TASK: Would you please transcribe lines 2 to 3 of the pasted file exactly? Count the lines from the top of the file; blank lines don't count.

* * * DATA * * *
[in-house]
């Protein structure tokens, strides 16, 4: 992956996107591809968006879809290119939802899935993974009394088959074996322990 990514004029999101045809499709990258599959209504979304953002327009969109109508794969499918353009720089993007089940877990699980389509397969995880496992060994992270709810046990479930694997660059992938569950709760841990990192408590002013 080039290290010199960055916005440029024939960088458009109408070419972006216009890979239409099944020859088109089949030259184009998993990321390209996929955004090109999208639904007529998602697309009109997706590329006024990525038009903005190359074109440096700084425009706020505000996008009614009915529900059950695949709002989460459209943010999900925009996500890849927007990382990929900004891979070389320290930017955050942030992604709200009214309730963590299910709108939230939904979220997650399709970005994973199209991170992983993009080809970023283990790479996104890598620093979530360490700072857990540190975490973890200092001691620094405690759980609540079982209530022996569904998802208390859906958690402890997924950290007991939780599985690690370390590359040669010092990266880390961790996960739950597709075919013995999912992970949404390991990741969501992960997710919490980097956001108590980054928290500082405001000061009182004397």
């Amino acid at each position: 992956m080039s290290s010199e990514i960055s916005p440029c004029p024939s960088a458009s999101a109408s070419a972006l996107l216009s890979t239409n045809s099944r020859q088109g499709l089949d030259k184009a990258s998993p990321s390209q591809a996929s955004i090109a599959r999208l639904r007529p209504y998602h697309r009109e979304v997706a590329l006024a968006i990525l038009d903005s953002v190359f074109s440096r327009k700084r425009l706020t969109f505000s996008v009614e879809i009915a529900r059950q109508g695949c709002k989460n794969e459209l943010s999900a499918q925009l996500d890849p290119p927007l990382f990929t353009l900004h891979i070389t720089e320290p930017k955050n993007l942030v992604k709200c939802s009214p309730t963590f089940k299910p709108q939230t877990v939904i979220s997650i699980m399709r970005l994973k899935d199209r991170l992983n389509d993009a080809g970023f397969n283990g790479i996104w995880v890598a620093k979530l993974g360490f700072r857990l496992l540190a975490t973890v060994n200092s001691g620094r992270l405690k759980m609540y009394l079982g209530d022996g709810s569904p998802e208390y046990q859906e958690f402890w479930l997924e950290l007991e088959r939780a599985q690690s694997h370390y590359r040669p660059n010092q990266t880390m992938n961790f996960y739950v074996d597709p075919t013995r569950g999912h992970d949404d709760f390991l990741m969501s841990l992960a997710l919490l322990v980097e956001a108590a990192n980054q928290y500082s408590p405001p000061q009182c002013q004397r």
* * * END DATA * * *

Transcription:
């Protein structure tokens, strides 16, 4: 992956996107591809968006879809290119939802899935993974009394088959074996322990 990514004029999101045809499709990258599959209504979304953002327009969109109508794969499918353009720089993007089940877990699980389509397969995880496992060994992270709810046990479930694997660059992938569950709760841990990192408590002013 080039290290010199960055916005440029024939960088458009109408070419972006216009890979239409099944020859088109089949030259184009998993990321390209996929955004090109999208639904007529998602697309009109997706590329006024990525038009903005190359074109440096700084425009706020505000996008009614009915529900059950695949709002989460459209943010999900925009996500890849927007990382990929900004891979070389320290930017955050942030992604709200009214309730963590299910709108939230939904979220997650399709970005994973199209991170992983993009080809970023283990790479996104890598620093979530360490700072857990540190975490973890200092001691620094405690759980609540079982209530022996569904998802208390859906958690402890997924950290007991939780599985690690370390590359040669010092990266880390961790996960739950597709075919013995999912992970949404390991990741969501992960997710919490980097956001108590980054928290500082405001000061009182004397």
């Amino acid at each position: 992956m080039s290290s010199e990514i960055s916005p440029c004029p024939s960088a458009s999101a109408s070419a972006l996107l216009s890979t239409n045809s099944r020859q088109g499709l089949d030259k184009a990258s998993p990321s390209q591809a996929s955004i090109a599959r999208l639904r007529p209504y998602h697309r009109e979304v997706a590329l006024a968006i990525l038009d903005s953002v190359f074109s440096r327009k700084r425009l706020t969109f505000s996008v009614e879809i009915a529900r059950q109508g695949c709002k989460n794969e459209l943010s999900a499918q925009l996500d890849p290119p927007l990382f990929t353009l900004h891979i070389t720089e320290p930017k955050n993007l942030v992604k709200c939802s009214p309730t963590f089940k299910p709108q939230t877990v939904i979220s997650i699980m399709r970005l994973k899935d199209r991170l992983n389509d993009a080809g970023f397969n283990g790479i996104w995880v890598a620093k979530l993974g360490f700072r857990l496992l540190a975490t973890v060994n200092s001691g620094r992270l405690k759980m609540y009394l079982g209530d022996g709810s569904p998802e208390y046990q859906e958690f402890w479930l997924e950290l007991e088959r939780a599985q690690s694997h370390y590359r040669p660059n010092q990266t880390m992938n961790f996960y739950v074996d597709p075919t013995r569950g999912h992970d949404d709760f390991l990741m969501s841990l992960a997710l919490l322990v980097e956001a108590a990192n980054q928290y500082s408590p405001p000061q009182c002013q004397r």